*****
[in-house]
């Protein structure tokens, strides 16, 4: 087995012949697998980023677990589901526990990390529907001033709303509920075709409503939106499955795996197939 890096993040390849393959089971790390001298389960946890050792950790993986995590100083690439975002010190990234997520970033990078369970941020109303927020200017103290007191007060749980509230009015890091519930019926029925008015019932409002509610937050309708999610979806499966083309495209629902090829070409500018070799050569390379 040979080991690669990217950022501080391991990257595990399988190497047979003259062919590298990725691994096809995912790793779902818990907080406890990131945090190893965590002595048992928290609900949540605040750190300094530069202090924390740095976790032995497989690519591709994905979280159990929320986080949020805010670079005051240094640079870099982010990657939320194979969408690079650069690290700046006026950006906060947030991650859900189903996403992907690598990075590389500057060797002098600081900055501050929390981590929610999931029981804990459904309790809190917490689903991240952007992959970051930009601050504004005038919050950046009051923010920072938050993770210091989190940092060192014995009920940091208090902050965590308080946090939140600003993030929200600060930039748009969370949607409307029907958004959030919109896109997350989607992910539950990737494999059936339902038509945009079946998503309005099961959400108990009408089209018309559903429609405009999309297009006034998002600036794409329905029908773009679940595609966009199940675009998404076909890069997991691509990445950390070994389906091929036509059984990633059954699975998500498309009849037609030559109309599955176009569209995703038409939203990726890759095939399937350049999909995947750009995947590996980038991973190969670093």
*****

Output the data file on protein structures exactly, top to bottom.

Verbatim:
[in-house]
């Protein structure tokens, strides 16, 4: 087995012949697998980023677990589901526990990390529907001033709303509920075709409503939106499955795996197939 890096993040390849393959089971790390001298389960946890050792950790993986995590100083690439975002010190990234997520970033990078369970941020109303927020200017103290007191007060749980509230009015890091519930019926029925008015019932409002509610937050309708999610979806499966083309495209629902090829070409500018070799050569390379 040979080991690669990217950022501080391991990257595990399988190497047979003259062919590298990725691994096809995912790793779902818990907080406890990131945090190893965590002595048992928290609900949540605040750190300094530069202090924390740095976790032995497989690519591709994905979280159990929320986080949020805010670079005051240094640079870099982010990657939320194979969408690079650069690290700046006026950006906060947030991650859900189903996403992907690598990075590389500057060797002098600081900055501050929390981590929610999931029981804990459904309790809190917490689903991240952007992959970051930009601050504004005038919050950046009051923010920072938050993770210091989190940092060192014995009920940091208090902050965590308080946090939140600003993030929200600060930039748009969370949607409307029907958004959030919109896109997350989607992910539950990737494999059936339902038509945009079946998503309005099961959400108990009408089209018309559903429609405009999309297009006034998002600036794409329905029908773009679940595609966009199940675009998404076909890069997991691509990445950390070994389906091929036509059984990633059954699975998500498309009849037609030559109309599955176009569209995703038409939203990726890759095939399937350049999909995947750009995947590996980038991973190969670093």